Australia: The Land Where Time Began

A biography of the Australian continent 

Earthquakes in Australia

Adelaide, the capital of South Australia, is the most earthquake prone of the Australian capital cities, with many minor shocks, most of which are only detected by sensitive instruments, though there have been several in the range of 5.0-6.5 on the Richter Scale. The 5.5 earthquake that occurred on 1 March 1954 affected dormitory suburbs of Adelaide and the Adelaide Hills (Mt Lofty Ranges). The effects on the inhabited areas were lessened because they were on areas of consolidated rock. Earthquakes of the same or lower magnitude can be more damaging in areas such as alluvial plains and valleys, as are present in areas such as those surrounding Gulf St Vincent, South Australia.

Areas where damaging earthquakes are more likely are those near active faults, the Gulfs region of South Australia, the Flinders Ranges, the Simpson Desert, the area of the Darling Fault, east of Perth, the capital of Western Australia. The crystalline zone of cratons, shield areas, are less prone to earthquakes but not completely immune. An example of such quakes is the Northern Territory town of Tennant Creek. It was struck by 3 earthquakes on the same day, 22 January 1988, of magnitude 6.3, 6.4 and 6.7, following a year of minor tremors.

Minnipa Hill, a low granite dome near the township of the same name, on the Eyre Peninsula of South Australia was hit by a minor tremor. Even though it was very small as earthquakes go it had a number of effects on the rocks of the area, fault scarps, rock bursts, dislodged blocks and slabs and A-tents were formed, more of which were formed as slabs buckled following later tremors.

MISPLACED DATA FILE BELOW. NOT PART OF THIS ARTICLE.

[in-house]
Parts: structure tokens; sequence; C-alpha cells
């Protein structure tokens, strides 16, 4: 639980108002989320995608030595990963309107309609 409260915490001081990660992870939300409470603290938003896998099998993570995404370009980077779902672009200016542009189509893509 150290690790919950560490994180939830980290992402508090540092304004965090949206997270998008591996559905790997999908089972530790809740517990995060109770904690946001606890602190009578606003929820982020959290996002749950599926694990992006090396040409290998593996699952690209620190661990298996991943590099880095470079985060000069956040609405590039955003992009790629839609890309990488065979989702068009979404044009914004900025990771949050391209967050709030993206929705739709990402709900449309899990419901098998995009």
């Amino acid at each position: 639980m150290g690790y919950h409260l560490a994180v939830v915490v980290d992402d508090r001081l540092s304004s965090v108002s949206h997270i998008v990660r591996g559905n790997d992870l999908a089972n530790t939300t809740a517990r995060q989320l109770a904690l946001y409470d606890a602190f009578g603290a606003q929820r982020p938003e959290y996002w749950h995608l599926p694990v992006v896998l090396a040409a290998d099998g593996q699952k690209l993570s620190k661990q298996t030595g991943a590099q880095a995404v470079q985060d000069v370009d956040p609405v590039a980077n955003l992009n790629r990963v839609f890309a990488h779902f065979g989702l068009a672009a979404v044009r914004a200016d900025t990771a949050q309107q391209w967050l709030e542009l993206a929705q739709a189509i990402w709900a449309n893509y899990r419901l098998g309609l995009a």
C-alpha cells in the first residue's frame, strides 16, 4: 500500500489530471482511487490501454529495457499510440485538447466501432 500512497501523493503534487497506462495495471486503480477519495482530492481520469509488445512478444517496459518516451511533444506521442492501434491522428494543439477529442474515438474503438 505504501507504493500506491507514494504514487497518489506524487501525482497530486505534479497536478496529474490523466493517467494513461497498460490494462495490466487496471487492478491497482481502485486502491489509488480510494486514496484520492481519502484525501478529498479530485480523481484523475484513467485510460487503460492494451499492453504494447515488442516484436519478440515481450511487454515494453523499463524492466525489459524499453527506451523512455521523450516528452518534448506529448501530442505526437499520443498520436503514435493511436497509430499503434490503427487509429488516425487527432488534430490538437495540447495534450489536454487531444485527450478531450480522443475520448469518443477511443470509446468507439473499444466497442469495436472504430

Another example of an earthquake on a craton occurred at the small town of Meckering 130 km to the east of Perth, Western Australia, on the Yilgarn Craton, a crystalline region, was devastated by a 6.9 magnitude earthquake, the focus of which was about 7 km below the surface, on 14 October 1968. Meckering is in the South west Seismic Zone, a belt about 60 km wide that trends NNW-SSE, that extends from Moora-Dalwallina in the north to Katanning in the south, that has many tremors. It is a short distance to the east of the Darling Fault, that is a major tectonic feature, about 1,000 km long and a vertical displacement of at least 15 km. It forms the eastern wall of a half-graben extending to the edge of the continental shelf. Many buildings were damaged or collapsed, but in some parts the structure was rotated, a feature seen after the Adelaide earthquake of 1954. Geomorphologically, the main effect of the quake was an arc about 37 km long to the west and northwest of the town, of scarps and fissures. There were also some offsets and minor en echelon patterns, the main landforms generated forming a large arc. The scarps were mostly about 1.5 m high, though they reached up to 3.0 m, but being in soil they were quickly flattened. Fence lines were offset by up to 1.5 m.

A number of circular slumps were formed in the bed of the Mortlock River, and clastic extrusions in the bed. In alleviated areas sand and mud were ejected.


Sources & Further reading

Twidale, C.R. & Campbell, E.M., 2005, Australian Landforms: Understanding a Low, Flat, Arid, and Old Landscape, Rosenberg Publishing Pty Ltd 


  1. List of Earthquakes in Australia
  2. Tennant Quake Memories
  3. Newcastle earthquake
  4. Newcastle earthquake images
Author: M. H. Monroe
Last updated 18/05/2011 



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